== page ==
media update’s Jenna Cook takes a look at the digital advertising industry 24 years after the launch of the first banner ad.

Digital advertising has been – and still is – a relatively inexpensive and measurable way to directly target your audience – no matter how wide this audience is spread. Yet as the call for a more accessible, free and clutterless Internet begins to grow stronger, does this mean that digital advertising will lose its edge over traditional advertising?

What is digital advertising exactly?

Digital advertising is any form of marketing content that requires the help of the Internet to be displayed. These ads can be seen across web browsers, social media, search engines and even in mobile games. And in the marketing mix, they have built a tool that has been essential to advertising for the last quarter of a century.

Online advertising takes shape in many forms – here are the six most common kinds:

1. Display ads
The first and most common example is the display ad. These ads have evolved from basic banner ads into pop-up ads, ‘flash’ ads and even small-scale video ads – usually the advertising content that is shown (but not specifically related to) the website that is being viewed.

2. Social media ads
Social media ads are highly targeted marketing messages that are displayed on social networks, such as Facebook, LinkedIn and Instagram.

3. Search Engine Marketing (SEM)
A dependable form of advertising is SEM. It involves paying for specific keywords so that when that keyword is searched, your website or content will be ranked higher on the results page of the search engine used.

4. Native ads
Native ads are marketing messages that have been integrated into the platform that they appear on. They are usually listed at the end of a post.

5. Video ads
This form of ad is quickly becoming the most popular amongst marketers. Video ads provide a way to tell a story in an immersive way.

6. Email marketing
Email marketing has been around for almost as long as display ads. It’s a cheap and fast way to market to a very targeted audience. This is because marketers can have their choice in who receives this communication.

What has been the effect of digital advertising on the ad industry?

At first, the rise of digital advertising managed to steal the attention away from traditional advertising because, for the first time, advertising mimicked the trusting nature of word-of-mouth. Brands could suddenly leverage the Internet to become ‘friends’ with their consumers – who are ordinarily more likely to trust their peers than a brand.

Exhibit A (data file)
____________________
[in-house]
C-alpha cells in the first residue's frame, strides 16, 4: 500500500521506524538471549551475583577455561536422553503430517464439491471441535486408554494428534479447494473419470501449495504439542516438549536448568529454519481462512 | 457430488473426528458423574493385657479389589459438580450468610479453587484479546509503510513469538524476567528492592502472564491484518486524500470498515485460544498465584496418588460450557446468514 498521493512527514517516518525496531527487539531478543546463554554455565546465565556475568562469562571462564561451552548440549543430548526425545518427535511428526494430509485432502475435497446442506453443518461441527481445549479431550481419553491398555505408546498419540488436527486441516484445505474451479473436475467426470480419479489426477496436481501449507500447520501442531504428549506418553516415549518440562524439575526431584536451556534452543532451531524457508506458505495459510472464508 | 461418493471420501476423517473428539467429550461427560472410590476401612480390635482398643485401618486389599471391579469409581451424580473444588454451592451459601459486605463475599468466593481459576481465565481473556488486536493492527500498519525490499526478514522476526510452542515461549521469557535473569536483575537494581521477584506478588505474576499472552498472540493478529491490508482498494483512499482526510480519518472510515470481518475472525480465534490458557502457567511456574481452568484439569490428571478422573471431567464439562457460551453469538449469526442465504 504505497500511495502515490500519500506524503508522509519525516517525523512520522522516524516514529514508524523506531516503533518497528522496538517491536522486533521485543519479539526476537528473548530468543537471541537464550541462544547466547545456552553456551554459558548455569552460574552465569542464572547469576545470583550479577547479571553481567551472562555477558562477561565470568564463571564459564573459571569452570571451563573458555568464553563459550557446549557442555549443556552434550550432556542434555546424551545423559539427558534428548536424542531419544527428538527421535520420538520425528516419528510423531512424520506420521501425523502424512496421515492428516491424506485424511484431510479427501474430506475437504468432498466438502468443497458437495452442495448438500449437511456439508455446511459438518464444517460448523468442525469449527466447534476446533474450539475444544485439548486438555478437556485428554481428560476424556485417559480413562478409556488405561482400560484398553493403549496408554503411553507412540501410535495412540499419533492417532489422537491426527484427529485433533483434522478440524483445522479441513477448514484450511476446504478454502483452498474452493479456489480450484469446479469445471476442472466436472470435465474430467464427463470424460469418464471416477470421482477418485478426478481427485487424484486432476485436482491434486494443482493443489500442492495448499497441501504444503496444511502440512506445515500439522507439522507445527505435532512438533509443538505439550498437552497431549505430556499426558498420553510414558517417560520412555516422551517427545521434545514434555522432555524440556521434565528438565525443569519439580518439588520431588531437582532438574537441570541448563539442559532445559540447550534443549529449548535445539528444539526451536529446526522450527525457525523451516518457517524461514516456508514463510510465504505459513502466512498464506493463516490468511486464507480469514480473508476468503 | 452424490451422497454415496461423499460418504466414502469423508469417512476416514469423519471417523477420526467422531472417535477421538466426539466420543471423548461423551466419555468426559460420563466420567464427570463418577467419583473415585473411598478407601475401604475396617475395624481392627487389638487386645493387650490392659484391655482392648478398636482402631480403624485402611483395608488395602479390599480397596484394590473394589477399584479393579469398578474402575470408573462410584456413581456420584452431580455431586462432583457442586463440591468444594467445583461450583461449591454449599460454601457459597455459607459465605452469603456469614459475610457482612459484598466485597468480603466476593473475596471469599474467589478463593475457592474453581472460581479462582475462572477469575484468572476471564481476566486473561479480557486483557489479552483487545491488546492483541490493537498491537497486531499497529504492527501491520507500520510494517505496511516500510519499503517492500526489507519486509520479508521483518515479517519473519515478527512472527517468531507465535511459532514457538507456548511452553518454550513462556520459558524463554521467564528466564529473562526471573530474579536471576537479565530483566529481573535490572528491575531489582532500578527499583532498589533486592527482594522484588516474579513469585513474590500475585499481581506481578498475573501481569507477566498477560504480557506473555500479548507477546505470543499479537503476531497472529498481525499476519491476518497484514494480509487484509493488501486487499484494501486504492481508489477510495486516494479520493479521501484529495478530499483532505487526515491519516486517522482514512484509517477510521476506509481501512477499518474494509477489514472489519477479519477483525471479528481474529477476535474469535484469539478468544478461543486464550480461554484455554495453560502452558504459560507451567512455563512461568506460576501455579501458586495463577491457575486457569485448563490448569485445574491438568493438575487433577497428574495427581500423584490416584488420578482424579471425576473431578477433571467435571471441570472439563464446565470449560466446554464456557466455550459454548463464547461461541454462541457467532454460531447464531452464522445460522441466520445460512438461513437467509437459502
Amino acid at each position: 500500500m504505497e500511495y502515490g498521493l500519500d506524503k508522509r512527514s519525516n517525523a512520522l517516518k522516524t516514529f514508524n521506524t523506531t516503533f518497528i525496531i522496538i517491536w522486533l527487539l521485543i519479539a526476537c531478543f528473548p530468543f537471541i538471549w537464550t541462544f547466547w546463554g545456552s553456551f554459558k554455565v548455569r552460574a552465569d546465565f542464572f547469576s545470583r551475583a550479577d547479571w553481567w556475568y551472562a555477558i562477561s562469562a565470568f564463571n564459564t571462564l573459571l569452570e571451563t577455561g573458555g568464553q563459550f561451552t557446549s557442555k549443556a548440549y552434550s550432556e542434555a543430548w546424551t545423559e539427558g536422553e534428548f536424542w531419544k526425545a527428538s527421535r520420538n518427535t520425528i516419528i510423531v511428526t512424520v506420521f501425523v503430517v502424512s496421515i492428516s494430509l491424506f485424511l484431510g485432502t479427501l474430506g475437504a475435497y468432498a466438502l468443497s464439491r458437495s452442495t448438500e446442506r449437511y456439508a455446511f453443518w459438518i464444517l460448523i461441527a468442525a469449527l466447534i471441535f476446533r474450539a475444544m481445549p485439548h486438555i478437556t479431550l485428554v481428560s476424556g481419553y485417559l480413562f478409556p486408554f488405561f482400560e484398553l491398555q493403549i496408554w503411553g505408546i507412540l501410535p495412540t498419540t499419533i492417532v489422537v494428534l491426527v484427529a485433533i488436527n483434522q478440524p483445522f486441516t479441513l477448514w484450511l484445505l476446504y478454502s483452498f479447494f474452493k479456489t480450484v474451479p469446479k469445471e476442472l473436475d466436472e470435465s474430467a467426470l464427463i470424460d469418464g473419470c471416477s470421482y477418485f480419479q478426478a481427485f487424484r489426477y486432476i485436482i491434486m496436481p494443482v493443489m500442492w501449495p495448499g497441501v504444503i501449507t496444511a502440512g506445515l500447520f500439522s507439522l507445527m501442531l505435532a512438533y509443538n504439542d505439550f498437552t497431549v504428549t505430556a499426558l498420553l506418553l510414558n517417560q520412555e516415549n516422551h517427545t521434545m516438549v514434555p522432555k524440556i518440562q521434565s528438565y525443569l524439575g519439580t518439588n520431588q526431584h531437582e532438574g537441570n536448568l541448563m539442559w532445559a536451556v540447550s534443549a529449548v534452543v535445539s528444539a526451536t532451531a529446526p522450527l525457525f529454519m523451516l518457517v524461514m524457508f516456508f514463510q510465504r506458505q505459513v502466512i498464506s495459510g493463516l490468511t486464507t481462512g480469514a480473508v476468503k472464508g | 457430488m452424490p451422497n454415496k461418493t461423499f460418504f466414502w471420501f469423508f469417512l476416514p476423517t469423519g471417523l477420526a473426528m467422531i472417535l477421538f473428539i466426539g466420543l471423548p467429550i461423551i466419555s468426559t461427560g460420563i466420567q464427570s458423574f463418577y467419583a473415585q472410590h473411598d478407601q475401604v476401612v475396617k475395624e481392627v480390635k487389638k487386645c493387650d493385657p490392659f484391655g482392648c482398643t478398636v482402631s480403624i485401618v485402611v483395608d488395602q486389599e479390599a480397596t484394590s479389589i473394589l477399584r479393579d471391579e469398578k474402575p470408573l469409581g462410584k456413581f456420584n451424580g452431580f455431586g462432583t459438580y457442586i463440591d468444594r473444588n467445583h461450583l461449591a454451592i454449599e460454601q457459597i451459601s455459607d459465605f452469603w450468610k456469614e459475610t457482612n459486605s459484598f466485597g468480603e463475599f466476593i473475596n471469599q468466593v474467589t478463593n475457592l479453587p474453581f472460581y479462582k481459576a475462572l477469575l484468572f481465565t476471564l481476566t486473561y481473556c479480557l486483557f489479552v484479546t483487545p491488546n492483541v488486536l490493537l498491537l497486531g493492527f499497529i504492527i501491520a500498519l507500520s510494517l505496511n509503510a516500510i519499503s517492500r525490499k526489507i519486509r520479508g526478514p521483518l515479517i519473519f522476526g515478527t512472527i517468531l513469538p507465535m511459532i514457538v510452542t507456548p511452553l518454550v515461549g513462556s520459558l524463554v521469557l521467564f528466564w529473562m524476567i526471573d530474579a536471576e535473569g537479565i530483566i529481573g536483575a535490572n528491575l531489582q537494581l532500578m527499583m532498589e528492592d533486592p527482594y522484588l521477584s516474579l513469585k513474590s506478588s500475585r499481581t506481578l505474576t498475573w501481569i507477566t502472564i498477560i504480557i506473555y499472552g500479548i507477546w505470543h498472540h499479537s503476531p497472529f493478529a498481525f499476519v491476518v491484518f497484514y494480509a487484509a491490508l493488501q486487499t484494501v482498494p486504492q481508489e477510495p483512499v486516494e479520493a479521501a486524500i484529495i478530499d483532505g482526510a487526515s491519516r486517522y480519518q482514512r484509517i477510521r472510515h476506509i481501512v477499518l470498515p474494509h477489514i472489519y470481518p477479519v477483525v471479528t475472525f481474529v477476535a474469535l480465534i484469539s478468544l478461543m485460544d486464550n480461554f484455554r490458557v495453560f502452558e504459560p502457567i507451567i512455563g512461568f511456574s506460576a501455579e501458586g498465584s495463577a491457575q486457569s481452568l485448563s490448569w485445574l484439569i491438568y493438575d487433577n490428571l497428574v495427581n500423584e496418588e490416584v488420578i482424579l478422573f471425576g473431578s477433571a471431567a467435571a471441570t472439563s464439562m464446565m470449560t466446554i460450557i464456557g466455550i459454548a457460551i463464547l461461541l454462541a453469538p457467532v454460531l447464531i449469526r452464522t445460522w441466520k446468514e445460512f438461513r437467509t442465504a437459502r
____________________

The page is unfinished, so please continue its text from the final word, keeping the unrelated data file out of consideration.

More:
However, this made the digital advertising space cluttered, leaving little breathing room for consumers to experience the website itself.

Doc Searls, senior editor of Linux Journal, has this to say: “Even if we don’t like ads fattening our magazines and interrupting our TV shows, we at least know the economic role they play and appreciate the best ones, which can be every bit as good as the content they sponsor.”

“These ads send strong signals about brands, they respect our privacy and don’t lure us away from what we’re doing.”

Enter the creation of ad blockers and subscription content. Suddenly consumers aren’t allowing intrusive, disruptive and, quite frankly, time-consuming ads to load on their devices. They are even willing to pay fees that ensure their time online is uninterrupted.

“Instead of seeing ad-filtering softwares as some sort of ‘Pac-Man’ eater of digital ad revenue, brands should see it as a refreshing opportunity. One that will allow us to rethink online advertising, to increase quality of content and to bring added-value to an already tired advertising format,” says Cora Vee, founder of ENHANCE.

Where does this leave digital advertising in the future?

Display ads have lost their title as the new and innovative way to measure success or reach a target audience. This doesn’t mean that digital advertising is a dead end. Instead, marketers should consider a form of digital advertising that provides value to the consumer – possibly in the way of content marketing, for example.

One thing’s for sure – digital advertising is here to stay. Perhaps not in the form it was always intended, but certainly in the way of a novel and more mutually beneficial relationship between advertisers and consumers – one that few other marketing tools can match.

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Does the resurgence of print advertising have anything to do with the loss of digital novelty? Find out by reading our article, Why luxury brands pick print over digital.
*Image courtesy of Vecteezy